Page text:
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Creolization

History, Ethnography, Theory

Charles Stewart

$263.00

Hardback

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Left Coast Press Inc
15 March 2007
Sociolinguistics; Dialect, slang & jargon; Cultural studies; Physical anthropology & ethnography
Social scientists have used the term Creolization to evoke cultural fusion and the emergence of new cultures across the globe. However, the term has been under-theorized and tends to be used as a simple synonym for mixture or hybridity. In this volume, by contrast, renowned scholars give the term historical and theoretical specificity by examining the very different domains and circumstances in which the process takes place. Elucidating the concept in this way not only uncovers a remarkable history, it also re-opens the term for new theoretical use. It illuminates an ill-understood idea, explores how the term has operated and signified in different disciplines, times, and places, and indicates new areas of study for a dynamic and fascinating process.
Edited by:   Charles Stewart
Imprint:   Left Coast Press Inc
Country of Publication:   United States
Dimensions:   Height: 229mm,  Width: 152mm,  Spine: 23mm
Weight:   558g
ISBN:   9781598742787
ISBN 10:   1598742787
Pages:   276
Publication Date:   15 March 2007
Audience:   College/higher education ,  Primary
Format:   Hardback
Publisher's Status:   Active

Charles Stewart teaches in the Department of Anthropology at University College London. He has conducted long-term field research in Greece.

Reviews for Creolization: History, Ethnography, Theory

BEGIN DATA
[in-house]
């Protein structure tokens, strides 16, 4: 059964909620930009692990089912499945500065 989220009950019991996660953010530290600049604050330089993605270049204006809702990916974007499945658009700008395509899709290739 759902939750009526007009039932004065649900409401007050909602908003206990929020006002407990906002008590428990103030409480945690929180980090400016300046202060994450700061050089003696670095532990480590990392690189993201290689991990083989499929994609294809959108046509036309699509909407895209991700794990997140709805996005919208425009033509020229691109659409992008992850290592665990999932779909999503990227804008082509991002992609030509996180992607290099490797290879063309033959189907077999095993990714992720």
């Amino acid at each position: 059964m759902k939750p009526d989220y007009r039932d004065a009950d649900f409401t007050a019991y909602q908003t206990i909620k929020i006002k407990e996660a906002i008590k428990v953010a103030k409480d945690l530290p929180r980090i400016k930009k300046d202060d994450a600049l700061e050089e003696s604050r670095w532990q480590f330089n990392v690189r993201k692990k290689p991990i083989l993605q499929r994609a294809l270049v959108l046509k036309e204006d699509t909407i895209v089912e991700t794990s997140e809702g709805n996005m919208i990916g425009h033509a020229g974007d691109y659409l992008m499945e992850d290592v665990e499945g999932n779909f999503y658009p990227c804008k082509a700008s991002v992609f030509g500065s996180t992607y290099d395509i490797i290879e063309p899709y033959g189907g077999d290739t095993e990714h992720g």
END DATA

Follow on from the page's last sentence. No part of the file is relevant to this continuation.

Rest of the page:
In recent years the term 'creolization' has been much evoked but little studied. This fine set of essays-crossing the fields of anthropology, history, linguistics, and cultural studies-offers the first systematic effort to historicize the term 'creolization' and the processes it names, as well as assessing the term's usefulness for contemporary cultural theory. Readers will find vigorous debate between the participating authors, who by no means adhere to a single editorial line, allowing their differences of approach and emphasis to illuminate just what is at stake. In sum, this is a really valuable collection of essays, sure to become the first reference point for discussion of creolization. -Peter Hulme, University of Essex As we try to grasp the organization of human diversity, globally as well as in varied regional contexts, creole concepts have been good to think with - in different and sometimes conflicting directions. Read this book, and you will have a very clear idea of the perspectives and the controversies! -Ulf Hannerz, Stockholm University As we try to grasp the organization of human diversity, globally as well as in varied regional contexts, creole concepts have been good to think with - in different and sometimes conflicting directions. Read this book, and you will have a very clear idea of the perspectives and the controversies! -Ulf Hannerz, Stockholm University This innovative volume constitutes a major contribution to the on-going debates around the meaning of creolization. Bringing together contributions by scholars in anthropology, history, linguistics and literary theory, it provides both new empirical studies and fresh theoretical insights on some of the most pressing questions of identity facing us today. -Megan Vaughan, Cambridge University This work is most unique in its interdisciplinary connections...and its geographical scope as it expands our sense of creolization beyond the Caribbean basin...[W]hen does a theory become overdetermined? Aisha Khan believes that this occurred for creolization when its role as a model that describes historical processes of cultural change and contact became conflated with the model that interprets them (238). By instigating the reversal of this particular instance of overdetermination, this valuable collection both recovers the power of this crucial term and clears theoretical and rhetorical space for new research and forms of knowledge. - Postmodern Culture


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